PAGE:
Economic Policy Lessions For Us From WWII and 2008
The writer and philosopher, George Santayana, is famous for his aphorism, “Those who cannot remember the past are condemned to repeat it.” As we await future unemployment statistics from the government, we should take time to look back at out two most sever economic downturns to see which policies did and did not work.
Last week’s unemployment claims pushed the two-week total to 6.6 million, which puts March’s total at roughly 10 million, to put that in context, nine million jobs were lost in the 2008 recession. It’s easy to see that the coming recession (in terms of unemployment) could more closely resemble the Great Depression than the recession of 2008, with some economists talking about unemployment rates exceeding 15 percent. But while the unemployment rate may harken back to the Depression, the amount of actual economic deprivation should be far less than what we saw in 2008 because of ability to better manage the economy.
Most people think of The Great Depression as having lasted from 1929 to the beginning of WWII. But actually the “depression” was a combination of two recessions. One from 1929 to 1936, and a second starting in 1937 ending in 1938, although the unemployment remained at 10 percent through 1940.
In 1936, Roosevelt was under pressure to reign in the government’s budget deficits, even though FDRs deficits as a percent of GDP only averaged 3 percent. So in 1937, Roosevelt decided to balance the budget by raising taxes. At the same time, the Federal Reserve raised reserve ratio requirements for member banks, leading to a contraction in the money supply. The economy slumped back into recession.
As it turns out, FDRs deficits were actually too small to end the Depression but expenditure programs were on the right track. The Home Owners’ Loan Corporation was created in 1933 to assist in the refinancing of homes. In fact, one million people received long-term, low-interest loans, which saved their homes from foreclosure. The Works Progress Administration (WPA) was created in 1935. As the largest New Deal agency, the WPA affected millions of Americans and provided jobs across the nation. Unfortunately the Civil Works Administration created in 1933 to create jobs for the unemployed in high-paying jobs in the construction was terminated in 1934 because of opposition to its cost.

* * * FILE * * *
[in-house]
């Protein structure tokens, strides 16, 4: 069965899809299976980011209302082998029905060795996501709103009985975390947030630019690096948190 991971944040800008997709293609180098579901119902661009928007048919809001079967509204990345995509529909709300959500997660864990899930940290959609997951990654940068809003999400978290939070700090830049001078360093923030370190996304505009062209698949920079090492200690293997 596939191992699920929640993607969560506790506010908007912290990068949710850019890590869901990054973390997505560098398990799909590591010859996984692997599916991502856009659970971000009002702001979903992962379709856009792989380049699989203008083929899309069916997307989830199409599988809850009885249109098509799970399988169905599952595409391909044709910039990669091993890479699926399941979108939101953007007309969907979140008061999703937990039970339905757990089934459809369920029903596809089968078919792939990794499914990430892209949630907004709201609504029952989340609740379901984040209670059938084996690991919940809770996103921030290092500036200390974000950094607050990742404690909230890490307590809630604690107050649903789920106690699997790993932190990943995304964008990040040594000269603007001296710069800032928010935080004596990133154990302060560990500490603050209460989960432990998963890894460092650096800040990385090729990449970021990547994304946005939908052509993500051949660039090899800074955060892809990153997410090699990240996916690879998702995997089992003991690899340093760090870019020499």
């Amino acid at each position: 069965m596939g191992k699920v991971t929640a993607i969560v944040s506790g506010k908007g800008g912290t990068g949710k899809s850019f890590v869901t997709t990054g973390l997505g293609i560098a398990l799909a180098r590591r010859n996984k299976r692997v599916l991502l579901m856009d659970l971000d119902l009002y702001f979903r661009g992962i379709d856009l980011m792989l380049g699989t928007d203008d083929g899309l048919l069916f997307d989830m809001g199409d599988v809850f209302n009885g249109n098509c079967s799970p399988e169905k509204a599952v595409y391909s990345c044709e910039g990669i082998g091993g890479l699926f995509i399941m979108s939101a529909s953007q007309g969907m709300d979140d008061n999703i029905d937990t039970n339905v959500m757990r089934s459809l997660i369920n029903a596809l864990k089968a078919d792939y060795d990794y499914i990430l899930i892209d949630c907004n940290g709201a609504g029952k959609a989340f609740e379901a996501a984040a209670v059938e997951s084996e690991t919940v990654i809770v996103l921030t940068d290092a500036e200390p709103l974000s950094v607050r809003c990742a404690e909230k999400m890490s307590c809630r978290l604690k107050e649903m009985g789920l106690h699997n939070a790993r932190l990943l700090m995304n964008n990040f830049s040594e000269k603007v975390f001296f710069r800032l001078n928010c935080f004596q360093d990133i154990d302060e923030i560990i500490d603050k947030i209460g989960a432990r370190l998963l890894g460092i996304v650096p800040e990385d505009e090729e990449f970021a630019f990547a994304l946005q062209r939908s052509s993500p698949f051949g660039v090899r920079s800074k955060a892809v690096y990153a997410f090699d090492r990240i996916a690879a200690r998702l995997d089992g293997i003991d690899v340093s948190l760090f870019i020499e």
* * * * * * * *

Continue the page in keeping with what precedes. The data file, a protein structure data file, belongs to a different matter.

In December of 1941, the unemployment rate in the US was still 9.9 percent. During the next four years (WWII), the unemployment rate fell to a low of 1.2 percent with the four-year average being 2.4 percent. The reason WWII spending was so much more successful than FDR in ending the Great Depression was its sheer size. Government budget deficits peaked in 1943 at 26.9 percent of GDP with the four-year average (1942-1945) being 20 percent. Did the government spending have to be defense spending to be effective? No. Any spending of that size would have been just as effective. This was the ultimate proof that increasing demand (or incomes) via government spending can effectively end any recession.
By contrast, the Obama stimulus package passed in 2019 was too small. Over the first four years of Obama’s Presidency, his deficits as a percent of GDP averaged only 8.3 percent, only 41 percent of what it took during WWII to move the nation to full employment. Between 2007 and 2016 there were 7.8 million home foreclosures in the US. The Obama era Home Affordable Modification Program was designed to help four million home owners afford their homes, but only about 1.6 million borrowers saw their mortgage payments lowered through the program with nearly 70 percent of the homeowners who applied for the program being rejected. If we can ask restaurants to close to forestall the spread of COVID-19 to save lives, we can ask mortgage service providers to forgive mortgage payments to help forestall a housing collapse.
Unlike its poor performance during the Depression, Fed actions during the recession of 2008 essentially prevented the world economy from falling into another 1930s style recession by providing roughly fifteen trillion dollars to foreign commercial and central banks, and as with the $700 billion bailout for domestic banks, practically all this money was eventually repaid, with interest.
So what do WWII spending and Fed actions in 2008 tell us? First, the federal government has the power to restore full employment by fiscal actions that restore people’s incomes. Second, the Federal Reserve has unlimited ability to prevent a financial and economic collapse. And finally, the deficits created in returning the economy to full employment have never had a negative effect on the economy. Unfortunately if we fail to act on what we’ve learned for fear of budget deficits, we will damage the economy for years to come.